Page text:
Leuphana - specific: At Leuphana, they sometimes also use a product for data protected surveys that looks similar like the Nuudle interface, which is called “DFN terminplaner”. This tool is carried by another association, the Verein zur Förderung eines Deutschen Forschungsnetzes e. V. and fulfills most of the functions mentioned above. It is often used for official surveys to find meeting dates for academic commissions with many external members due to it being in line with the university’s data policy.


This tool follows a slightly different logic and interface which may be quite helpful, so consider giving it a try. It is easy to use and does not require any registration via email or creating an account. The interface looks as follows: Firstly, you give your survey a name, most ideally the name of the respective event.

Screenshot of an empty When2Meet survey, that is not set up yet.

Secondly you choose between using specific dates from a calendar OR using days of the week that can be applicable to any following weeks. This is beneficial when you are looking for a new regularly recurring meeting slot for e.g. your student initiative.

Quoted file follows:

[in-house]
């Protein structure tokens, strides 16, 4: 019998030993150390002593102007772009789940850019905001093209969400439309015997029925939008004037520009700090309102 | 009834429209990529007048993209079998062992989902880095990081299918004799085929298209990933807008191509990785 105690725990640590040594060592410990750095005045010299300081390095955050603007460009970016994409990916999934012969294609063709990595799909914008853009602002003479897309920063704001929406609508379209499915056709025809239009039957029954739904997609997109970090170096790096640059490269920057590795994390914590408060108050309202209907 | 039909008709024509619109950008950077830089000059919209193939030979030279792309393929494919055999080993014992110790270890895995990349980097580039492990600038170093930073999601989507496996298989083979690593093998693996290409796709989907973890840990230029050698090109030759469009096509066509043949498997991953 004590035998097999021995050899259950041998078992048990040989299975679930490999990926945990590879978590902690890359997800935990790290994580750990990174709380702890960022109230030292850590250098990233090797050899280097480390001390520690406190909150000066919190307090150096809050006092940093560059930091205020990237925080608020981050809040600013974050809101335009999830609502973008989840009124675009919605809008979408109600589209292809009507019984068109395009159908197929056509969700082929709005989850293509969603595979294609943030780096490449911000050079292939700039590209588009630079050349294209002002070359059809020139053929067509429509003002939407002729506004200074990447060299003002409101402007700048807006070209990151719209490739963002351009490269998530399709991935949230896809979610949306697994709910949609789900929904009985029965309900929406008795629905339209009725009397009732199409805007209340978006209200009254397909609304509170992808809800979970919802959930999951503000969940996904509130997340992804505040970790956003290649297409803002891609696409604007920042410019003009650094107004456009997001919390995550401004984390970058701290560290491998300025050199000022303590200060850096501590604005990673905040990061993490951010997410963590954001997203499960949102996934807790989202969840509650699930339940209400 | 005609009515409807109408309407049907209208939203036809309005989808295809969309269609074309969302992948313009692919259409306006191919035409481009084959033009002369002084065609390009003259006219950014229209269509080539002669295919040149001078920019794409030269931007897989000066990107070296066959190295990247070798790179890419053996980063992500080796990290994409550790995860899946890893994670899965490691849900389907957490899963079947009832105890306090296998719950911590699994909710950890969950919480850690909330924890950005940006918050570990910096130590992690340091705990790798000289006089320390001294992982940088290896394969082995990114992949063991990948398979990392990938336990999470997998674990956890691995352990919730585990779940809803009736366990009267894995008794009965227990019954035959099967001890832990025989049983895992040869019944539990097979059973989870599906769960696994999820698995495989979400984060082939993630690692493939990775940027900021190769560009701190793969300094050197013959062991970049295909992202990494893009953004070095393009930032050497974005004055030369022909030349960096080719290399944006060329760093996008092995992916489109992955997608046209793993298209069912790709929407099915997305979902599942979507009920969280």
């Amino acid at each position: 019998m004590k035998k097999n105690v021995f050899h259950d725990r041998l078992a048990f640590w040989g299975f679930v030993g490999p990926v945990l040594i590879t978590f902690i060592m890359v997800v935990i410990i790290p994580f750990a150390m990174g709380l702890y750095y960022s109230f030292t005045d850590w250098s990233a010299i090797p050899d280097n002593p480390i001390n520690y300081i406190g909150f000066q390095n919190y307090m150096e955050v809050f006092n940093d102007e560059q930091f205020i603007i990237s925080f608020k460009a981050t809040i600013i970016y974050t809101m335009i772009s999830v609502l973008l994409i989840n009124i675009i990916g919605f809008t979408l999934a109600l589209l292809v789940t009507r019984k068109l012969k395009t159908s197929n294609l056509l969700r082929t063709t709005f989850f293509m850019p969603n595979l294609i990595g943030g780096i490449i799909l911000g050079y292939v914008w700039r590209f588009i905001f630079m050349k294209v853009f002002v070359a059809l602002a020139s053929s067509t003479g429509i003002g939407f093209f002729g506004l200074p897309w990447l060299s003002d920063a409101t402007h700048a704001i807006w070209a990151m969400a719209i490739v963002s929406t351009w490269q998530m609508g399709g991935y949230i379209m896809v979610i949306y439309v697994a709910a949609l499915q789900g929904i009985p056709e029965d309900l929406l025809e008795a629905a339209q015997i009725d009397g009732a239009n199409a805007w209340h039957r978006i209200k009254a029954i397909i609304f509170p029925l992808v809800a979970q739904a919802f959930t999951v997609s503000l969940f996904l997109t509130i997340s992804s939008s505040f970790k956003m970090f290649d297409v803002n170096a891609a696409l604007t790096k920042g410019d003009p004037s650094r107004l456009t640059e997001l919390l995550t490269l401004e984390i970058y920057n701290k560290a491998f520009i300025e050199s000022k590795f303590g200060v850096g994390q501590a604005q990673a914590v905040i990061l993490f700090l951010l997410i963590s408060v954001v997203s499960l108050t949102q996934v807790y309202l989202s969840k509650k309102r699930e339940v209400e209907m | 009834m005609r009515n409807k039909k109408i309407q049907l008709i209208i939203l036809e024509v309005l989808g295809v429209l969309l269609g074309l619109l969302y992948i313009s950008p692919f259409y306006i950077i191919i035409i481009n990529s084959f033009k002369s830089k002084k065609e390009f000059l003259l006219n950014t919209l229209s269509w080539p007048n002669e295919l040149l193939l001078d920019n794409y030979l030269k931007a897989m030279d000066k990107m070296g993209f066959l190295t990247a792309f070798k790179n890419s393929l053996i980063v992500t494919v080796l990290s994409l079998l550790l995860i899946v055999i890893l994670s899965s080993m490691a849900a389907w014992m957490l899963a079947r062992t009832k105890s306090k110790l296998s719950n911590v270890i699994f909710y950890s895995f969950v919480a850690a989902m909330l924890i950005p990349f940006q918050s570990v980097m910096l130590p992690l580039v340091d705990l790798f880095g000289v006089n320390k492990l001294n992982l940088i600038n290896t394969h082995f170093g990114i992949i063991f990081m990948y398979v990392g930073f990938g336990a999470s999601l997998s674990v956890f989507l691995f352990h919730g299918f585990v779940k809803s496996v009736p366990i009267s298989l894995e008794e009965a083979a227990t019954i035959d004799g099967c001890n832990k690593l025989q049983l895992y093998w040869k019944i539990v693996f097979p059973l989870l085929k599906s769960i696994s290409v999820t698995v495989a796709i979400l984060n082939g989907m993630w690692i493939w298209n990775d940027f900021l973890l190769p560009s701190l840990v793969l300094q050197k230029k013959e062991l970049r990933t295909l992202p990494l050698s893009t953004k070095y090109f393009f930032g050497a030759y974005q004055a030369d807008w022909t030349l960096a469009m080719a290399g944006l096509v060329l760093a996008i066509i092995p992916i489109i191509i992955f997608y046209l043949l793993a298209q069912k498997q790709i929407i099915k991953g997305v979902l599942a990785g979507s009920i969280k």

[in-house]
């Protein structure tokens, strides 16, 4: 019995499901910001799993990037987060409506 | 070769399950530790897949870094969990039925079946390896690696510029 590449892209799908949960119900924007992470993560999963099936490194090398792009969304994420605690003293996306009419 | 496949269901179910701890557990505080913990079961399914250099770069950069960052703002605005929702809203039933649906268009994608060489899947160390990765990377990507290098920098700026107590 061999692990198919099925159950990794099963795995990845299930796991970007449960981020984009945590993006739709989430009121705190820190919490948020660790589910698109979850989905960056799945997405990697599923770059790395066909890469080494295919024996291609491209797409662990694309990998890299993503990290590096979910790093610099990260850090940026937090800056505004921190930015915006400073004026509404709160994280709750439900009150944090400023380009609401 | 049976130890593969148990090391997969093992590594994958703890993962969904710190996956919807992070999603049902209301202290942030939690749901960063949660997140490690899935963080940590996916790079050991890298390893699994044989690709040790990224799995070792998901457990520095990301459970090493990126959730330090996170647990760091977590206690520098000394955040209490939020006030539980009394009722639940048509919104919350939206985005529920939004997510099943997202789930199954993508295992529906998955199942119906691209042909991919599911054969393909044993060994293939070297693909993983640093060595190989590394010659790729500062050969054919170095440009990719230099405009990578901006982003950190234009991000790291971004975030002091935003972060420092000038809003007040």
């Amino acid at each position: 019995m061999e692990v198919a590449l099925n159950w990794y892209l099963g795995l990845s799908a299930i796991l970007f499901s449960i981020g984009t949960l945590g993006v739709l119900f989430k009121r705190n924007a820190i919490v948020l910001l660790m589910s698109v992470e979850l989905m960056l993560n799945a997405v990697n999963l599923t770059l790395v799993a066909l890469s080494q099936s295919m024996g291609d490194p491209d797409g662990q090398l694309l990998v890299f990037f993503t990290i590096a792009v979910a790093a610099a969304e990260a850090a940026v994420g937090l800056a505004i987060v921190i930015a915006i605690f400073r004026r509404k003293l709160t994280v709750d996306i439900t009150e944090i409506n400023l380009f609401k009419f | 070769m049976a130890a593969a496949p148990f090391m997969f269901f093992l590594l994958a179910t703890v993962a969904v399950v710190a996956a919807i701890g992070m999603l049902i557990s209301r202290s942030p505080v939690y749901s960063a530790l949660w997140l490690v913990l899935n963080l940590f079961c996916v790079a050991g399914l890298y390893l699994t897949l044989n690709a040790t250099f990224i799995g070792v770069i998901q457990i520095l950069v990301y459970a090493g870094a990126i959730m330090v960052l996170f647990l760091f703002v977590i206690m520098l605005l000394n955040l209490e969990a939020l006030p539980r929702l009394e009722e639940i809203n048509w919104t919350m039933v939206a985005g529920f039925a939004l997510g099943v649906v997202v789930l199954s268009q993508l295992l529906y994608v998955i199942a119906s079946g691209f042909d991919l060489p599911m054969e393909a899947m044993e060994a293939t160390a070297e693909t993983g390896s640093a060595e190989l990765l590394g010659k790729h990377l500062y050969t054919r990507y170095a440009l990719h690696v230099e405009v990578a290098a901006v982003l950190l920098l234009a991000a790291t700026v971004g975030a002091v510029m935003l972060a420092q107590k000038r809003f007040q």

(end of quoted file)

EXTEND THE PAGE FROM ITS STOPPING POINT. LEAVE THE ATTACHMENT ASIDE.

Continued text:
Thirdly, you specify that your event starts no earlier than a given time and can go no later than another time. For instance, you select three dates and the survey than only gives the option to participants to indicate whether or not they are free in a time frame of 8 am until 4 pm.

After creating the event, you have different options to share the survey, easiest is via the link.

As a participant (that you yourself most probably are as well), you can give a nickname and “sign in” with or without a password, so that others can later hover about the availability list and see which person is free at which times.

The interface looks somewhat like this, for a survey on “days of the week” availability:

Screenshot of a When2Meet survey that is filled out by one person.

On the left hand side, there is an overview of your personal availability to fill out. You can click a time and push the mouse down, just until you are not available anymore.

Simultaneously, the rights hand side will be updated (with your answers). If you are the first one to fill it out, there will be only your availabilities. The more people fill out the survey, the more layers there will be. Light green indicates that few group members are available, white areas are times when no one is available, darker greens indicate many available members at that time/date. The legend above gives orientation for this color scheme. When hovering over the timeslots you can see, who is (un-)available at that time.